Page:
Erik Karlsson and Sidney Crosby of the Pittsburgh Penguins

Erik Karlsson and Sidney Crosby of the Pittsburgh Penguins


Erik Karlsson and Sidney Crosby of the Pittsburgh Penguins

For the third time in as many seasons, the Pittsburgh Penguins will miss the postseason.

Following a dynastic run that saw the franchise win back-to-back Stanley Cup Finals in 2016 and 2017 after doing so in 2009, things have gone south for the only team captain Sidney Crosby has ever known.

Could that change as Crosby enters the final season of his contract with Pittsburgh next fall?

Appearing on NHL Network’s NHL Tonight show on Wednesday, March 27, host Jamison Coyle asked hockey broadcaster Steve Kouleas about what’s next for the Penguins and Crosby considering the situation the franchise finds itself in, to which Kouleas had a very straight answer.

“I think [Crosby] is gonna stay and I think he’s the only sacred cow,” Kouleas told Coyle. “Everything else is up for grabs.”

The Penguins have yet to start a true rebuild, but the writing might be on the wall following their latest moves ahead of this season’s trade deadline last March 8.

Back then, the Penguins moved on from franchise icon Jake Guentzel, trading him to the Carolina Hurricanes against his will, as documented by Heavy’s Emma Lingan.

Now, it might be time for the absolute legends of the franchise to say goodbye to the Penguins on their way out of Pittsburgh, according to Kouleas.

One man, however, is nearly assured to stay put in the steel city as has been the case for nearly 20 years after he entered the NHL as the 2005 No. 1 draft pick. And that man is three-time Stanley Cup Champion Crosby, whose estimated career earnings amount to $141-plus million according to CapFriendly.

Sidney Crosby Could Lead the New Generation of Penguins Hockey

In a recent mailbag published at The Athletic on March 20, Penguins beat reporter Josh Yohe answered a question submitted by a fan regarding the future of Crosby in Pittsburgh.

“Why not get Sid out of town at this point? It’s over, he saved them, gave them everything — why does he need to be around for the impending demise?” the fan asked Yohe.

According to Yohe, Crosby simply “wants to be around, impending disaster or not.” He went on to detail his answer, sharing his thoughts about where the franchise’s future is leading.

“The Penguins want to build something around young players,” Yohe wrote. “A few years from now, I believe Crosby would love nothing more than to lead a young group of Penguins on a special run, to show them the way before he walks away.”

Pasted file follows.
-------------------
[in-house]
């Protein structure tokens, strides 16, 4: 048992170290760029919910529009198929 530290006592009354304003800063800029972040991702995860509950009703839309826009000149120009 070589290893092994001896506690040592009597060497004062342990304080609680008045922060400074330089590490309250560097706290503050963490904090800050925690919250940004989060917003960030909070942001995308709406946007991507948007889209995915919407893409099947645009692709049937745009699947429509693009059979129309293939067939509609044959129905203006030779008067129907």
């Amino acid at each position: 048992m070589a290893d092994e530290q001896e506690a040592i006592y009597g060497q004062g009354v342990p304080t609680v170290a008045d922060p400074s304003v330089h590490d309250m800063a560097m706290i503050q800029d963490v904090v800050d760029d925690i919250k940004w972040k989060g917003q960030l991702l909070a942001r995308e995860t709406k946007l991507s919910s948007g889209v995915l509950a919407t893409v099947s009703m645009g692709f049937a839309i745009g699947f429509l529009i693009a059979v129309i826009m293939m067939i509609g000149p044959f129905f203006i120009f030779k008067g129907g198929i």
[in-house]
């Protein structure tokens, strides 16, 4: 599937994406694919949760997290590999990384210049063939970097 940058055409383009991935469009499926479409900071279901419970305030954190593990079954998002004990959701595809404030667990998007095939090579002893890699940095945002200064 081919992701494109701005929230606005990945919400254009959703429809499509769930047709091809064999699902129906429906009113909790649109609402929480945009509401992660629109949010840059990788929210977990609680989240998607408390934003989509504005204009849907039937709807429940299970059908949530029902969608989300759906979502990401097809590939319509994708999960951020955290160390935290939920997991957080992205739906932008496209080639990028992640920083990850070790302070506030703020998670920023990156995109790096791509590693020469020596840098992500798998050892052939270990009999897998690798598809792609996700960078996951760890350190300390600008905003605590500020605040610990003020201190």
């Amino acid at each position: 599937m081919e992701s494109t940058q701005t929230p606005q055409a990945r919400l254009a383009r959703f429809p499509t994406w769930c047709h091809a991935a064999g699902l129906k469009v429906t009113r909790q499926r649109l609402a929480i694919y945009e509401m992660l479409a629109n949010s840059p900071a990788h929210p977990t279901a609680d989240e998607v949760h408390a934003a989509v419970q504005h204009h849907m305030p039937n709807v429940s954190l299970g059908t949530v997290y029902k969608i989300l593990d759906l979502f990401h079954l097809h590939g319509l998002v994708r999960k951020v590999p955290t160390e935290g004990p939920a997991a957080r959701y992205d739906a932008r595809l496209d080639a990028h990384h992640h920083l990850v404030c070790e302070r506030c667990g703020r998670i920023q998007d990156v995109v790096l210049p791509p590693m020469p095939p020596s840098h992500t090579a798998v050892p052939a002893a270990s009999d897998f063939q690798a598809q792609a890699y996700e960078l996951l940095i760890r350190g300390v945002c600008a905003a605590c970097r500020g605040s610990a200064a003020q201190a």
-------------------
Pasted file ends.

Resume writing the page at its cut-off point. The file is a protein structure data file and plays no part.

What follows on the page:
If it’s up to Crosby, who is already 36 years old and will be playing at age 37 next season in the final year under contract with Pittsburgh, Yohe made it sound like he would opt to stay put for at least another year.

If Not Crosby, the Penguins Could Move Other Stars

Speaking on the same NHL Network show aired on March 26, co-host E.J. Hradek had an opinion to share about the Penguins’ plans for this upcoming summer, potentially leading to a rebuild of sorts.

“It’s gonna be really tough,” Hradek started. “This is going to be a tough one for (Pittsburgh Penguins General Manager) Kyle Dubas.

“Sidney Crosby–he’s going to make the call as to what he wants to do, right? He’s going to determine if he wants to stay and finish his career in Pittsburgh, or if he wants to go somewhere else.”

With Crosby out of the equation and in for the short-term future at the very least, Hradek discussed the rest of the Penguins operating under top-dollar contracts.

“As for the other people that are there, whether it’s (Kris) Letang, whether it’s (Evgeni) Malkin, whether it’s (Erik) Karlsson,” Hradek said, “these are decisions that are going to have to be made.

“We’ve seen great players end up in different places. So it’s gonna be tough stuff for Kyle Dubas.”

If Dubas decides to move on from any (or all) of the veterans mentioned by Hradek, he’d be in a position to truly create a new roster of Penguins looking to build a future as bright as the past of the franchise while still keeping Crosby in tow.

That said, it might take more than a little bit of tinkering and maneuvering to pull off that sort of retool on the fly.

That’s because Letang ($6.1 million), Malkin ($6.1 million), and Karlsson ($10 million) are under contract for at least two more years after this one while having deals of six-plus million each, per PuckPedia, that only a few franchises across the NHL could afford to land.

On top of that, the trio of superstars has no-movement clauses baked into their respective contracts, making a potential trade entirely dependent on their opinions.

Antonio Losada covers the NHL for A veteran sports writer based in Spain, Antonio has covered the NBA, NFL and soccer for over 10 years, with bylines at SB Nation, FanSided, Yahoo Sports, FanGraphs, RotoBaller and more. He has also been nominated for multiple FSWA awards, including Fantasy Football Writer of the Year and DFS Writer of the Year. More about Antonio Losada

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